The Gordie Howe International Bridge connecting Windsor and Detroit will cost $3.8 billion to build and $1.9 billion to maintain over the 30-year concession life with the Bridging North America (BNA) consortium.
Construction will start imminently, and be completed in 74 months, or at the end of 2024.
The Windsor-Detroit Bridge Authority (WDBA) made the announcement on Sept. 28, confirming that it has signed a fixed-price contract to design, build, finance, operate and maintain the bridge. The WDBA said the contract’s overall $5.7 billion (nominal value), includes design-build and operation, maintenance, rehabilitation. BNA will receive progress payments during construction and a substantial completion payment at the end of construction.
BNA will also receive performance-based monthly payments for operations and maintenance over the 30-year concession (operating) period.
Overall, the builder expects to create 2,500 on-site jobs including direct hires, sub-contractors and seconded individuals.
“The project will be built to the highest standards of engineering incorporating sustainability, aesthetics and functionality,” WDBA chair Dwight Duncan said in a statement.
The 2.5 km cable stayed bridge, with a main span of 853 m., will be the longest in North America and one of the largest in the world. The project also includes the construction and maintenance of the Canadian port of entry (53 hectares) and the US port of entry (68 hectares) and work on the I-75 Highway to connect Detroit with the bridge.
The WDBA said that it received more than 230 suggestions in the past three years as the planning proceeded. The design appears to include a multi-use path for pedestrians and cyclists, and three lanes in each direction. There will also be green space equivalent to 25 football fields within the two entry portals.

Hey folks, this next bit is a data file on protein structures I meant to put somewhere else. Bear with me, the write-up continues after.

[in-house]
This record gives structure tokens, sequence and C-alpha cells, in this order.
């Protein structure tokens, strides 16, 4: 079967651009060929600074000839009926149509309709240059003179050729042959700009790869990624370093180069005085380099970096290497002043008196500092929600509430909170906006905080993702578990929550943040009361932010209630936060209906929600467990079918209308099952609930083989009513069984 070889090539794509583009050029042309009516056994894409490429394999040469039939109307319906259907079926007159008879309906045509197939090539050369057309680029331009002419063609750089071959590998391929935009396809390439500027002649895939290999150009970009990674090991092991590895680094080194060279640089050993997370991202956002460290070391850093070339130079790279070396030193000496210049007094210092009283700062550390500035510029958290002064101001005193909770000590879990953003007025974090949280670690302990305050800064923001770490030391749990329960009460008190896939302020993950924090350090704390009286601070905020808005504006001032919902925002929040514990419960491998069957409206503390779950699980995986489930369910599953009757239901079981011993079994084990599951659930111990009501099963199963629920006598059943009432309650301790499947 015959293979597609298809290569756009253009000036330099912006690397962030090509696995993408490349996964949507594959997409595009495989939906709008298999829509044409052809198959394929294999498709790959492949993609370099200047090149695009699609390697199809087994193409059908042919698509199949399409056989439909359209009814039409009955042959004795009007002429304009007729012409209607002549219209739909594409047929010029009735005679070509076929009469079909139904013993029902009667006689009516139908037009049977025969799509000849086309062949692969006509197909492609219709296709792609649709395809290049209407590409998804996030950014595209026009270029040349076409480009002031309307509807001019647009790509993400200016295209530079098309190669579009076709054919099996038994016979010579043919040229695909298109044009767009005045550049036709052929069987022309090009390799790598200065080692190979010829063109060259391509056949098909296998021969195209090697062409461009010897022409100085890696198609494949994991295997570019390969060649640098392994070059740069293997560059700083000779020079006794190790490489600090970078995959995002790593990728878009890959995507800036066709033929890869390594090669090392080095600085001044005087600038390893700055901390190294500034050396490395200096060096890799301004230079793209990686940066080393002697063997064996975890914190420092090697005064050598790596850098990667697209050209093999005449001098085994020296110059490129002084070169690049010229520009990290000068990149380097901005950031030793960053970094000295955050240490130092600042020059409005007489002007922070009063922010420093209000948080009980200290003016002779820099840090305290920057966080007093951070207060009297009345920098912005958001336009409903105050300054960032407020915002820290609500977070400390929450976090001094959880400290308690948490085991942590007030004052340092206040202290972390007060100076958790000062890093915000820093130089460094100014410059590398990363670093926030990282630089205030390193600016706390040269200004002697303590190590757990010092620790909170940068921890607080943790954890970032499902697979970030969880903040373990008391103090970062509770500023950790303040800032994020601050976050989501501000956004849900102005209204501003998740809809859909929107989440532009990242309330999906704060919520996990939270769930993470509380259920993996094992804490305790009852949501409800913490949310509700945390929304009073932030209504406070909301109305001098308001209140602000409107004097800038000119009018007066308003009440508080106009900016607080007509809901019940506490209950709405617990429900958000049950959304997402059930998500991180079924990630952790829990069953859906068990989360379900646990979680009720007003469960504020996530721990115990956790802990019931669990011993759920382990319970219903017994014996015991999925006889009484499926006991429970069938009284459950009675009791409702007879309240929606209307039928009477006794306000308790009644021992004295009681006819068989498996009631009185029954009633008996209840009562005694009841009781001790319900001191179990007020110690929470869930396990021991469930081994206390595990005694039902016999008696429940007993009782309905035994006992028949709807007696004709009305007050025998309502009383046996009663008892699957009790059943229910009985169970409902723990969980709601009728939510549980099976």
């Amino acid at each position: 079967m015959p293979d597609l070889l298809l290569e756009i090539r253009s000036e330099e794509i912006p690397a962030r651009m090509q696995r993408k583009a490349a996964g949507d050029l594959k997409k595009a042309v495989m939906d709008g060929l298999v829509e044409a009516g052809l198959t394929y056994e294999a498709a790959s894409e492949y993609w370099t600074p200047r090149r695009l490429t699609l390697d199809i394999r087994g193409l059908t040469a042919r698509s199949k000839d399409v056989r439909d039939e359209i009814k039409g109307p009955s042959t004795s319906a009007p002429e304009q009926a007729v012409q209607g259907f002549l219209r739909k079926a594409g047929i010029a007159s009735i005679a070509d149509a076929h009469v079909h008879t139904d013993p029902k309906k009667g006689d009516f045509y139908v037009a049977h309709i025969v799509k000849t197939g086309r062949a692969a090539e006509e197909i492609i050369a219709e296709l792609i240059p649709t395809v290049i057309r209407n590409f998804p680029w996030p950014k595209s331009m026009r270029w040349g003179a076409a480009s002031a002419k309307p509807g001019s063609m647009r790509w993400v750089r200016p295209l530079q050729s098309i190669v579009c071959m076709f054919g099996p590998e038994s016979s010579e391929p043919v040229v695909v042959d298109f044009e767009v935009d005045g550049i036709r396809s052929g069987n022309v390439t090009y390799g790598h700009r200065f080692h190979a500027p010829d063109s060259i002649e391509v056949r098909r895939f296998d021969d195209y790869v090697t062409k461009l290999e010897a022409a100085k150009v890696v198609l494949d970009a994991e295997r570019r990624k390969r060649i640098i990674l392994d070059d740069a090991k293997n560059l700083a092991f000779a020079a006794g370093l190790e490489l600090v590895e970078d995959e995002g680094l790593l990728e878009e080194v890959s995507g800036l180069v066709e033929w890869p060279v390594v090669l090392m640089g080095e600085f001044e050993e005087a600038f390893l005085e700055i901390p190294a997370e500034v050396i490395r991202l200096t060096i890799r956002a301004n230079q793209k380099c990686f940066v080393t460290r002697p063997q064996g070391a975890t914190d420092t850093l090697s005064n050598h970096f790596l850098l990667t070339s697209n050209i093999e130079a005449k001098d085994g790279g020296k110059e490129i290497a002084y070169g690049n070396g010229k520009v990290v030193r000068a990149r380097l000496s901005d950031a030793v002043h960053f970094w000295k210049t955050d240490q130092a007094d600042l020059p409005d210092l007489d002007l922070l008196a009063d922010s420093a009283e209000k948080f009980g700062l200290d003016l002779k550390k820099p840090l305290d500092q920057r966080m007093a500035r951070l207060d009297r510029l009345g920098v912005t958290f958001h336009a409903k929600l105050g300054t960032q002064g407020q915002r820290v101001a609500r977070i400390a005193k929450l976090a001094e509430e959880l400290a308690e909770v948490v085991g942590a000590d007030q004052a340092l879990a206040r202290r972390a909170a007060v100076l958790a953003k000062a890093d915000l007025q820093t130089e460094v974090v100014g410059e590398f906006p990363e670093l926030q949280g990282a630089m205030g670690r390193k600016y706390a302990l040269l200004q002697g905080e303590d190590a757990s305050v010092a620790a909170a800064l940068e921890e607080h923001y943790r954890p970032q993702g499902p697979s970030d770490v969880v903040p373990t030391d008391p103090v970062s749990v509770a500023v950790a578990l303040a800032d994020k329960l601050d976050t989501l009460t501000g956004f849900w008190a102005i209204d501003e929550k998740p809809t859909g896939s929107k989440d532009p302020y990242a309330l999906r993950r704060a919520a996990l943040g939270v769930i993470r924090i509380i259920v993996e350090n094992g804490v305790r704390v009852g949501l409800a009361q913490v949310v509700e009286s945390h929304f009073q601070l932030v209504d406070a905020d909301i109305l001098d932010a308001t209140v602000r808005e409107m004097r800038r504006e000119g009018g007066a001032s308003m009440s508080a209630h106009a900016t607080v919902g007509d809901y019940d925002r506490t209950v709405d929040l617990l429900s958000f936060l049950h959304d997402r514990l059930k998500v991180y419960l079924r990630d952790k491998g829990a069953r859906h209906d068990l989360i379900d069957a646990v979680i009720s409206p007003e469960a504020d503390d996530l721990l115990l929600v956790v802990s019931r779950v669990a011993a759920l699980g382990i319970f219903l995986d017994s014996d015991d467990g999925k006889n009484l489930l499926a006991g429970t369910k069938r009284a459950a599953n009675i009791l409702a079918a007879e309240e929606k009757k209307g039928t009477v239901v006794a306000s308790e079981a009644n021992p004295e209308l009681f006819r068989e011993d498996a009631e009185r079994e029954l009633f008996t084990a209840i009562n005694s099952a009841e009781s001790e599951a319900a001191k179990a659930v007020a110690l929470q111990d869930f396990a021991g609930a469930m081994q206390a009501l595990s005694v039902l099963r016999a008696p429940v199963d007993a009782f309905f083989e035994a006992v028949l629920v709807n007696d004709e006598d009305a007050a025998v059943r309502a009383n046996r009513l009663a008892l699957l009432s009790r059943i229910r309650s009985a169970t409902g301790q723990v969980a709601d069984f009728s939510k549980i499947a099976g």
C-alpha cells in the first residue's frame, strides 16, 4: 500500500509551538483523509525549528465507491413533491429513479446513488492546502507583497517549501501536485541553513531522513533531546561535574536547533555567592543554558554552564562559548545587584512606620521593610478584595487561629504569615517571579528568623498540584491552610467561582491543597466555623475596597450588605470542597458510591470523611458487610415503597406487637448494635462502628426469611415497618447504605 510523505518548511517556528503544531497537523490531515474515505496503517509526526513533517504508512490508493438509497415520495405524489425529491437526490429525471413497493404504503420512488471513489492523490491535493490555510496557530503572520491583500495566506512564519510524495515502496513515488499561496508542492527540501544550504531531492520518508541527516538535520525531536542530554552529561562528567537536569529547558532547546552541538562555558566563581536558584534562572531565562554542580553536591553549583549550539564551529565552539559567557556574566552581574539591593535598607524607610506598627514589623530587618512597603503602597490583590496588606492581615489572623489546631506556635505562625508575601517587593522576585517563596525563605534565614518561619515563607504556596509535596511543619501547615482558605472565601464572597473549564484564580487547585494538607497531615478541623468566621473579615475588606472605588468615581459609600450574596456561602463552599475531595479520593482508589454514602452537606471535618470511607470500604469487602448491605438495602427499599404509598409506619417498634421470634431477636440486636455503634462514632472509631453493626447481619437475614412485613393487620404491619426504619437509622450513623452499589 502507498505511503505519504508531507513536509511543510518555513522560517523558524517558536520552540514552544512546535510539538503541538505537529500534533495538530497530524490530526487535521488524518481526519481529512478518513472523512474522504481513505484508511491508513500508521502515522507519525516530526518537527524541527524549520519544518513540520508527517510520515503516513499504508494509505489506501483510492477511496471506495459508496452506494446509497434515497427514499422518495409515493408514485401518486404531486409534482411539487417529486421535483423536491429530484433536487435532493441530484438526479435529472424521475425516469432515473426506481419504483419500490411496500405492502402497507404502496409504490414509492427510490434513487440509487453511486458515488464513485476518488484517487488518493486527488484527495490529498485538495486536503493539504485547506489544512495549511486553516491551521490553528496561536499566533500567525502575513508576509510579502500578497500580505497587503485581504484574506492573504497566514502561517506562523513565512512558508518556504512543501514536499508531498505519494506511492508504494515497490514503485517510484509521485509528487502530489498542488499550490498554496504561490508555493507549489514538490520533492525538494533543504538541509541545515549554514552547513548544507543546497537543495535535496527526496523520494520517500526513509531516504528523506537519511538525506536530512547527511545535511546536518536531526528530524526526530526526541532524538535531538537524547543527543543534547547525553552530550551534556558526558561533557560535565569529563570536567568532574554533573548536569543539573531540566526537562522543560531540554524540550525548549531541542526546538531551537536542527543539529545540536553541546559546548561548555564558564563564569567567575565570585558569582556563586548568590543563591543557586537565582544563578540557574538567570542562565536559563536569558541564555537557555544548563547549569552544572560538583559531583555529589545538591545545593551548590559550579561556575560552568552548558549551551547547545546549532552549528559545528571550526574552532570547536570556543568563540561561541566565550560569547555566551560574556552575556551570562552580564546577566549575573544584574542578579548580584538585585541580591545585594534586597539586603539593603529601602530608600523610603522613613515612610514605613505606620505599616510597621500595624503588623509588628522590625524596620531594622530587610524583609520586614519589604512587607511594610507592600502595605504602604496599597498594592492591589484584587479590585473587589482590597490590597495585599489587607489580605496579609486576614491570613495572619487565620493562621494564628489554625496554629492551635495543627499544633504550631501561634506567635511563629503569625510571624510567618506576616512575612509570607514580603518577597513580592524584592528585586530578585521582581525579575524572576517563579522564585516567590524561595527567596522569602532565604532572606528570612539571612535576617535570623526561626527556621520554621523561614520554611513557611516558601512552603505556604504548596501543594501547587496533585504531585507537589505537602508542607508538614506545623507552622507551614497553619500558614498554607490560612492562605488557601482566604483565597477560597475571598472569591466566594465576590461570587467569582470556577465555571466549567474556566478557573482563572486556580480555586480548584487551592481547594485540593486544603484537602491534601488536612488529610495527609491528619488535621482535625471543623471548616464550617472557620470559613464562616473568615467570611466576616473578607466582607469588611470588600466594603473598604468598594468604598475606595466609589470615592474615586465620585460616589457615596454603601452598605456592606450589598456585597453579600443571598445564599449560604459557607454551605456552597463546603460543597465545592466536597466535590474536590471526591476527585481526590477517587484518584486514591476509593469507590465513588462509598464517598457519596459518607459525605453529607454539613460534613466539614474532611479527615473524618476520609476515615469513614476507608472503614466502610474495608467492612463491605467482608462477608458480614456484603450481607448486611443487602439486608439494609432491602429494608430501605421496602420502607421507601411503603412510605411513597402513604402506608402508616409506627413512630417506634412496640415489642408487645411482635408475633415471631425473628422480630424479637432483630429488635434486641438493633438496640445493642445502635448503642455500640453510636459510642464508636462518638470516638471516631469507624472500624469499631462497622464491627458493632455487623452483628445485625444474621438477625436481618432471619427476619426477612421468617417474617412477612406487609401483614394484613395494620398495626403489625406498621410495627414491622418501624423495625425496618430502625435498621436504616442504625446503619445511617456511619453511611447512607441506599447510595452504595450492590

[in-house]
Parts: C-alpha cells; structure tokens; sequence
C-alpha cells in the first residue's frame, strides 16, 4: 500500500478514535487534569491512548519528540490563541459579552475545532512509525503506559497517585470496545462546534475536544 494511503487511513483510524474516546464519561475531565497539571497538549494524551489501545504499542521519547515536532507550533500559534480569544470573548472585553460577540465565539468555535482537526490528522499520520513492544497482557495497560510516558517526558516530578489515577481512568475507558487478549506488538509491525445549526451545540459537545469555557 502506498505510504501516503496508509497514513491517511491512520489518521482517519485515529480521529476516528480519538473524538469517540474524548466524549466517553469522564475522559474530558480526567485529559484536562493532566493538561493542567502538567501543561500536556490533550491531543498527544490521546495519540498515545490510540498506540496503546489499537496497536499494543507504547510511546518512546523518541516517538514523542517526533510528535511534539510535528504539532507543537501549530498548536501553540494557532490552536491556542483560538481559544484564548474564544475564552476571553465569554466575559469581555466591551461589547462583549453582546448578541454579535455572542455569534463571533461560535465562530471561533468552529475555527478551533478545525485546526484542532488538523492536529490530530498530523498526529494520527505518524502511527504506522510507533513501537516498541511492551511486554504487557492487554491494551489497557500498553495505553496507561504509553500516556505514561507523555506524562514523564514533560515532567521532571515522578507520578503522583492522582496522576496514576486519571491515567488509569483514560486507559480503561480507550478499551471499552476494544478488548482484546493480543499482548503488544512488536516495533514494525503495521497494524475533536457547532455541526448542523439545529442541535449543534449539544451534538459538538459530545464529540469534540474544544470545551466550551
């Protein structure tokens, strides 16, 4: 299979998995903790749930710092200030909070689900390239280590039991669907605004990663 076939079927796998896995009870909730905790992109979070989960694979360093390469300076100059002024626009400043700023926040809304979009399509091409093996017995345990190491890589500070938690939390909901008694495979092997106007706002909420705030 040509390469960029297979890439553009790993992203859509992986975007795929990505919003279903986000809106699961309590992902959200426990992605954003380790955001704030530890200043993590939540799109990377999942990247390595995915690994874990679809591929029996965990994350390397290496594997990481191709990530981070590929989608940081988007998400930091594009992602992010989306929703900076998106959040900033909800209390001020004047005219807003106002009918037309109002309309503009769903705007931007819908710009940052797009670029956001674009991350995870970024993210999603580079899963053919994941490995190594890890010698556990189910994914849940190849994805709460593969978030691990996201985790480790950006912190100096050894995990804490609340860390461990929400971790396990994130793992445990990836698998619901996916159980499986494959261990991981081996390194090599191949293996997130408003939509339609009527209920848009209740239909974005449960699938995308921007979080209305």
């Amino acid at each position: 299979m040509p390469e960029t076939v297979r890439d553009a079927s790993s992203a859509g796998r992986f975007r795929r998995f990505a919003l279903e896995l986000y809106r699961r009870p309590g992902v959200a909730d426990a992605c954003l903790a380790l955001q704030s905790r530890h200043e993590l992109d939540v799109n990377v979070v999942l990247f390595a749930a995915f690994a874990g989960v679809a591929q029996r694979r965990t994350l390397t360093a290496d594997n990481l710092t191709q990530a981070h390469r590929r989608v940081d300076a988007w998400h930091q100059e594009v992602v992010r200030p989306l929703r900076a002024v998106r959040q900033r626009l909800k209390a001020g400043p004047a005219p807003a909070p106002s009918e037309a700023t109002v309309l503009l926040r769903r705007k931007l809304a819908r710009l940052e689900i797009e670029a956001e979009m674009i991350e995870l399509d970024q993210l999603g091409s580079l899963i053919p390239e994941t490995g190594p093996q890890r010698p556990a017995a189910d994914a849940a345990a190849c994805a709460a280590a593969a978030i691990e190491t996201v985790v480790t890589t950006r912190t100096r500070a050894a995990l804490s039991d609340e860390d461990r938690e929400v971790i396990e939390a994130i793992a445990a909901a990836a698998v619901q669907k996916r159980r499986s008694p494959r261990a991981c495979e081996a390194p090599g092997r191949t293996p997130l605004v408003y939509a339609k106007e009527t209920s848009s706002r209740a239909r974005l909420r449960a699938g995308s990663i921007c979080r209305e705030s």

The builder has been meeting with local companies, organizations and unions to discuss opportunities for partnerships. Representatives have also met with educational institutions to help develop the next generation of skilled trade workers.
ACS Group, through affiliates ACS Infrastructure (Iridium) and Dragados, along with Flour, each have a 40 per cent stake in the project. Aecon Group, which requested to rejoin the group after the Canadian government rejected its purchase from a Chinese-government owned construction company, has the BNA consortium’s remaining 20 per cent..
ACS says it has raised $1.033 billion in private funding, including long term (35-year) and medium term (20-year) bonds in the Canadian markets, underwritten by HSBC and RBC. Short term construction financing includes a bank loan syndicated by five institutions: Royal Bank of Canada, Desjardins du Quebec, TD Bank, Mizuho, and HSBC.
As well, consortium members have injected $93 million of private equity.